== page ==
Belvedere Dementia Ward
Belvedere ward, Franklyn Hospital Exeter is a 16-bedded assessment and treatment unit for people with moderate to severe dementia. Working with the Renatus manufacturing company, we designed new layouts, furniture and interiors for the communal areas using dementia design research to enhance the wellbeing of patients, staff and visitors alike.
The ward was originally designed around ‘sensory trails’ that connected the indoor and outdoor spaces based on the themes of coast, country and moorland. However because the ward was designed in a loop, there were key areas that patients would naturally gravitate towards, leaving others either underutilised and hard to navigate. Dementia patients often use visual cues to orientate themselves when they feel confused. If they are unable to easily comprehend the use of the space they may not use it, or become distressed as they feel lost. Television can become the sole focus in a lounge area which although a welcome diversion, can inhibit social interactions between patients, visitors and staff.
We identified that there was a need for different areas within the communal room, subdividing the space to form two distinct areas – a kitchen activity area and a lounge area. The overall colour palette was natural blues and greens, to encourage a calming atmosphere, with furniture picked out in solid contrasting colours to support the independent movement of patients suffering with confusion and the visually impaired. We created a domestic feel to both spaces, to enhance the feeling that this was a safe and comfortable place to relax.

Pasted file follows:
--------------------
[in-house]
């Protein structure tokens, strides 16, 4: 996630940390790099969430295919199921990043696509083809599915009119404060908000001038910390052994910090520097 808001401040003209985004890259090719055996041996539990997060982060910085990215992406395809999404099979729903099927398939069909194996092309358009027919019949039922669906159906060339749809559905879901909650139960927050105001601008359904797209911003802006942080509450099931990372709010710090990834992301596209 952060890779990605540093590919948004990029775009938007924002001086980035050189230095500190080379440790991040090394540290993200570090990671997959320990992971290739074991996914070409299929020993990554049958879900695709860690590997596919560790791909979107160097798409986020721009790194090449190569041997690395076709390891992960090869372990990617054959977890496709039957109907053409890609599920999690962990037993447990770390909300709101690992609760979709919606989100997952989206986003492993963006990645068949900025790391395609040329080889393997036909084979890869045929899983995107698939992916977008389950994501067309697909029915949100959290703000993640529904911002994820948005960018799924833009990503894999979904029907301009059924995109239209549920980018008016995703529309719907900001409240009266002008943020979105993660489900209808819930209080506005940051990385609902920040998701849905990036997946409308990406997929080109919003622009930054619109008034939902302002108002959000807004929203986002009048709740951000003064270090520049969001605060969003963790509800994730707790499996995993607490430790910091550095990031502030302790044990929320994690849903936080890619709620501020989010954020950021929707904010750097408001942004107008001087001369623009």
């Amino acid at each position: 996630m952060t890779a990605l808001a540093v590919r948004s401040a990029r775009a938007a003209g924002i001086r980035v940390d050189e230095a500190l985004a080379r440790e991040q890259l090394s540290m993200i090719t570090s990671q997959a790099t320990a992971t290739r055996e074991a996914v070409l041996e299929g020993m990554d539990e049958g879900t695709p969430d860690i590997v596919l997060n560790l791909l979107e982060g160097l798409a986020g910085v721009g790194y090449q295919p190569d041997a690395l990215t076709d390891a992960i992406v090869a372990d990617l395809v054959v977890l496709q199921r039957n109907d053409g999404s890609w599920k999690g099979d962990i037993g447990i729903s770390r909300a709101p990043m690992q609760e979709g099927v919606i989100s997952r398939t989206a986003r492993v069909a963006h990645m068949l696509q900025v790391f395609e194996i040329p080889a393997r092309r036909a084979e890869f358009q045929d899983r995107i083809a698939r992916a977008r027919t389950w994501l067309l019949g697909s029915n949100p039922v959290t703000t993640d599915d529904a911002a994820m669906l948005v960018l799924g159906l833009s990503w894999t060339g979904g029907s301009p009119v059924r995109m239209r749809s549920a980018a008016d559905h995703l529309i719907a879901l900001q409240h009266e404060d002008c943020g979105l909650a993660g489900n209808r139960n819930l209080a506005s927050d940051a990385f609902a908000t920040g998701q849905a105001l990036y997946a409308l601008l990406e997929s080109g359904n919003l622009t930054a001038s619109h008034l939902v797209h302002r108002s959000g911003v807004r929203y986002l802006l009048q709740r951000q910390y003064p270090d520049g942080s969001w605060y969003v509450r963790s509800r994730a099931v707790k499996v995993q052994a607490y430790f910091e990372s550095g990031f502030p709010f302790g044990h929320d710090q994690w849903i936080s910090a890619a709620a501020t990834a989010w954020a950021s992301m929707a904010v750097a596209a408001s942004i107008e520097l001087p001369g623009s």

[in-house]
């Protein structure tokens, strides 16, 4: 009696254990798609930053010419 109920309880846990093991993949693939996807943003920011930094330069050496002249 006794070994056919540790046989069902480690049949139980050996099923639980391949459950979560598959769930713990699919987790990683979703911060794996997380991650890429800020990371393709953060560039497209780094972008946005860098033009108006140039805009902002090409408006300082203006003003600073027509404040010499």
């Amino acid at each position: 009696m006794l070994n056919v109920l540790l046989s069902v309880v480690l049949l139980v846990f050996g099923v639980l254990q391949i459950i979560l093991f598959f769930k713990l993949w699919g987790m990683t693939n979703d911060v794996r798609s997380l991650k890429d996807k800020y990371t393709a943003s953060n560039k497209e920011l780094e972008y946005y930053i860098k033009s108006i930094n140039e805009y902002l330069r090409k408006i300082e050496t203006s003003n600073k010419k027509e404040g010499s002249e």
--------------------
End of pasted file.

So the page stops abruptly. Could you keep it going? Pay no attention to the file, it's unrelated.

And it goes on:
In the lounge area, ‘lounge-style’ furniture was positioned into clearly defined social areas. The TV was housed in a cabinet with built-in speakers and doors that discreetly covered the screen when not in use. A door to a storage area, that was not for use by patients, was camouflaged by bookcase graphics enhancing the lounge-like feel but also reducing frustration by the belief it was an exit door. A fish tank added another calming focal point to the room.
The kitchen activity area was designed to resemble a farmhouse kitchen, with a large wooden table, solid dining chairs with contrasting chair pads, kitchen cabinets and shelves. These are familiar and recognisable cues for a welcoming domestic space and encourage interaction at the table with the staff and between patients.
We worked closely with Carrie Clarke, the ward Occupational Therapist to add fun and engaging interactives that enabled patients to explore audio and visual stimuli. We designed a ‘beach hut’ that played sounds on pressing large buttons, and contains a screen showing relaxing coastal images on a loop (that can be updated and refreshed).
The domestic feel has definitely enhanced the relationships and social activities within the ward. It seems patients are empowered by the visual cues to move about the space and join in more often. Unexpectedly, the kitchen table has provided an alternative place for eating meals, which has been particularly helpful for those who find the dining room overwhelming. Staff have found this has improved the food and fluid intake of some patients.
“The farmhouse table has been wonderful, we’ve been playing games around it, and more people have come over and joined in. It feels like your kitchen table at home – the hub of everything – everyone gathered around the table enjoying each others’ company.” Staff Nurse Wendy McCoy.